In creating this image I danced around quite a bit. I started off looking for some reference images but didn’t find many that fit my idea of things. So, I decided to create a reference in 3D Studio Max. Mainly for the water aspect of the painting because even though I love the water and how it can add a touch of magic to any environment, it isn’t very easy to get it right and will harm the painting more than help it if you don’t get it right. And being that my painting’s subject was surrounded I wanted to get it fairly “right“. As I got into modeling things, I thought that maybe I would just do the whole thing in 3D instead of a 2D painting. But then I came to the point that I just couldn’t get the lighting the way I wanted. I tried different things in Photoshop to give it that atmosphere I was looking for and then realized that everything is too realistic. Although I wanted a semi-sense of realism, I wanted more the feeling of fantasy with a touches of cartoon like exaggerations. And so I started over. I first sketched it out on a piece of paper and then painted it in Photoshop. Most of the elements from the 3D version are in the 2D version but I am much happier with the results of the 2D painting.
Here’s another low poly model. I made this as a form of tutorial for my son. I was showing him somethings in 3D Studio Max and he wanted to make a tank and this is the result of that session. It more reminded me of a vehicle that you might find in MotorStorm or similar styled racing games.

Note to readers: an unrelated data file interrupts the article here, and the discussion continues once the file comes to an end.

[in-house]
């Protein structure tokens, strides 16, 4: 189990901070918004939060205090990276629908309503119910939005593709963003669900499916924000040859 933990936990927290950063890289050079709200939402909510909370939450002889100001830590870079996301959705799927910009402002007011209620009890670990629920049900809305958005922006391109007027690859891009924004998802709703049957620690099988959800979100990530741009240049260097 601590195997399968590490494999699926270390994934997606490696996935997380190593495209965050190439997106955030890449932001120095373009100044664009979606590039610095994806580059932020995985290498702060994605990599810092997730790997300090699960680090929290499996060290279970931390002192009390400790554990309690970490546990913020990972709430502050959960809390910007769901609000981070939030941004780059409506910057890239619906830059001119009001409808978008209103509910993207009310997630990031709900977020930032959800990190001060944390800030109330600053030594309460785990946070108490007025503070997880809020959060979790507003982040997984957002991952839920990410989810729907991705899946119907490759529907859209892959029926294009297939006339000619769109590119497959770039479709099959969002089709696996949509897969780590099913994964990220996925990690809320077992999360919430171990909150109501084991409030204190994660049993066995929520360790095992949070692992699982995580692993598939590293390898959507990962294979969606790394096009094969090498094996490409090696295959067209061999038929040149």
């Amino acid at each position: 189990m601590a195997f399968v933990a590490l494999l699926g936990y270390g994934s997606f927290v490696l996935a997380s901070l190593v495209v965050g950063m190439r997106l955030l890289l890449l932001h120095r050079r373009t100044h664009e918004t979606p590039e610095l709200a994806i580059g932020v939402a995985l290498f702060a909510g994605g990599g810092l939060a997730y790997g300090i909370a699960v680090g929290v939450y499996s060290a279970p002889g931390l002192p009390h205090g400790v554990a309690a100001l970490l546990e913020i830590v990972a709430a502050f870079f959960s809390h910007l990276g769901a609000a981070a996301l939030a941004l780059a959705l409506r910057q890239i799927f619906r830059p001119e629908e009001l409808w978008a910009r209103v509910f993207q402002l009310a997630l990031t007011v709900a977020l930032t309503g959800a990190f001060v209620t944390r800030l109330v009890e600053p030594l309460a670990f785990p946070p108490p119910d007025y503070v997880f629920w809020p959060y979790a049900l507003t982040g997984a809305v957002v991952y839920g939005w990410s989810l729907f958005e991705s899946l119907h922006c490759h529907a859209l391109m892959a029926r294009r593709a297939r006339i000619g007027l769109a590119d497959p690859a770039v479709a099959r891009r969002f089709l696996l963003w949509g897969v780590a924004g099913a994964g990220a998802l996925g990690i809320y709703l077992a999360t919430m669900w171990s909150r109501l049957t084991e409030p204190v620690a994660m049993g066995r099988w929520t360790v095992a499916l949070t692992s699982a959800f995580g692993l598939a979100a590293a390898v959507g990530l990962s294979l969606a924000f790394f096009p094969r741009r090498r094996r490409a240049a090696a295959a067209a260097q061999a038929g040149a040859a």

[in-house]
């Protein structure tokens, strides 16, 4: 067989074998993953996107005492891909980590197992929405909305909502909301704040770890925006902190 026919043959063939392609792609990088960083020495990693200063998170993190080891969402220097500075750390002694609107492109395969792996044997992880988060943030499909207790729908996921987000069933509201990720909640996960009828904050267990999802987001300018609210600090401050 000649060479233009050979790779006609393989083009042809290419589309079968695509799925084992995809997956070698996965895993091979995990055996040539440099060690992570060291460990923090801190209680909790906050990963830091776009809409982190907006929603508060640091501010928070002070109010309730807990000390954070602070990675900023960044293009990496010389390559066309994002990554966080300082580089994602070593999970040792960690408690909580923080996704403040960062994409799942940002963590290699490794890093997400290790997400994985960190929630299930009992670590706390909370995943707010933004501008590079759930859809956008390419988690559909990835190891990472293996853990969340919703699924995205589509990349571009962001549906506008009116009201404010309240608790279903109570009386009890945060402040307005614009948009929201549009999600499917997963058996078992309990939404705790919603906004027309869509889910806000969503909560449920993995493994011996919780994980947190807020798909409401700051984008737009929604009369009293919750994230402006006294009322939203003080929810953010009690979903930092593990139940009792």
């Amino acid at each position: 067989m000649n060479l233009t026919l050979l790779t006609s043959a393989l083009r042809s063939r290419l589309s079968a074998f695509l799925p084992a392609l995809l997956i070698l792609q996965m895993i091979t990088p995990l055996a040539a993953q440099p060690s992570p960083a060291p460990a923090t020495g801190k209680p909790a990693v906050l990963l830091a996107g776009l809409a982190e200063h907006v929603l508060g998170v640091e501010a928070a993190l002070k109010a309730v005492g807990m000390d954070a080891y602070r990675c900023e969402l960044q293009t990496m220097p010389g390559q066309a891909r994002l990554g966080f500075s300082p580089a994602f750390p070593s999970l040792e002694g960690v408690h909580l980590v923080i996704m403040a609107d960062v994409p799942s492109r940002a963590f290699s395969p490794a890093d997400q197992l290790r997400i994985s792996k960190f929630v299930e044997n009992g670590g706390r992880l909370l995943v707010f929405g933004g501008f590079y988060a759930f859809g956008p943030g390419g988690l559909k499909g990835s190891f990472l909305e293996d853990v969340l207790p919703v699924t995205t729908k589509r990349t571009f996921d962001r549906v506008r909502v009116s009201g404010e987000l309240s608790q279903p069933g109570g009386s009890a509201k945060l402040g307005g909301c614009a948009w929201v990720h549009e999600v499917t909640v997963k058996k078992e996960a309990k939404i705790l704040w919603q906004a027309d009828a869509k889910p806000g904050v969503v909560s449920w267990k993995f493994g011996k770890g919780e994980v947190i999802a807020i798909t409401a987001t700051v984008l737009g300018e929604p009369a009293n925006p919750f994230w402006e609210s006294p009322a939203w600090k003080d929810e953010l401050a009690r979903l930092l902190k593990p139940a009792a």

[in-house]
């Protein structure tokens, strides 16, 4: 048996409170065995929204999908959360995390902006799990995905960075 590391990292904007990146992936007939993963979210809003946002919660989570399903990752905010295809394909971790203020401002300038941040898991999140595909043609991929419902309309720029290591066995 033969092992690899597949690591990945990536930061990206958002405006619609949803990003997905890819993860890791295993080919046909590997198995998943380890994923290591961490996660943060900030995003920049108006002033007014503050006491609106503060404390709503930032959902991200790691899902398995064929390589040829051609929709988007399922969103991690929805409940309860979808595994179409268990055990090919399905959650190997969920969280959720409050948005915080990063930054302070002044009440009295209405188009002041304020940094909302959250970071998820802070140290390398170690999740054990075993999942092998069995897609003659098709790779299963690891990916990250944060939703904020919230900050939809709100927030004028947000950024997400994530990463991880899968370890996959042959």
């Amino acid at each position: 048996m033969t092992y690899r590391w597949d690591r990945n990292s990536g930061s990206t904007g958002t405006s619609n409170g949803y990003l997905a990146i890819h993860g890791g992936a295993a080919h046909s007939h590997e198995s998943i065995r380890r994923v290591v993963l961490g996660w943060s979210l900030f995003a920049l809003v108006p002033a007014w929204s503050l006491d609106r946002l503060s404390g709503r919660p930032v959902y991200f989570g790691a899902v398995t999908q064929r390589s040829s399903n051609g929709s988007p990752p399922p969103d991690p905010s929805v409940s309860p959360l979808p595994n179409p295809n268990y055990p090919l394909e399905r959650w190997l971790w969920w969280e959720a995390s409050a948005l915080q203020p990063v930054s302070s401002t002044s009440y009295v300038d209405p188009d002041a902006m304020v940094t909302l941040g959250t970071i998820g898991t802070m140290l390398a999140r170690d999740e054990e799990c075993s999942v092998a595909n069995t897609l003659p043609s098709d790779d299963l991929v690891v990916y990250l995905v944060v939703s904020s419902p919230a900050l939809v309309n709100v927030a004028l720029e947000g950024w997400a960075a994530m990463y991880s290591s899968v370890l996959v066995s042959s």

All materials were made in Photoshop except the concrete and it’s bump map. The sky is a post render edit done in Photoshop.
I had fun creating the “Croc-Bot”. I originally created this to star in a short animation, mainly for the practice. I like working in 3D but I am far from being a master at it. So I thought that creating a robot, or at least something mechanical, would be easier to bone / rig because there aren’t any muscles to flex, clothes to bend and wrinkle, and you don’t have to think about skin envelopes. I never got around to animating it… but I did finish rigging it.
The lighting and environment is still very simple, and I didn’t do any post render editing either so I know it is missing a bit of an atmosphere. I had always like the “Flying Tigers“, the P-40 paintings of the mouth on the plane and wanted to incorporate a similar painting on the Croc-Bot without copying the original design of the Flying Tigers. Plus, let’s face it, the mouth gives this machine a bit of a personality.
Most of the materials are from 3DS Max’s “arch+design mental ray” materials like paint and chrome. The decals I made in Photoshop. The environment materials are tiled materials. I believe the concrete is a default material and the wall tiles came from Dawid Michalczyk’ site.
“The Shack” was one of my earliest attempts at low poly modeling. It is nothing marvelous, but I think it is simplistically nice. I wanted to put an old rusty Ford pickup (mid 30’s model) to the left of the shack, but never got around to it.
The main structure was created out of one cube. Most of the materials are default materials or Google image search results. The grass is 3DS Max’s fur modifier. The Sky and clouds are the result of post render editing in Photoshop.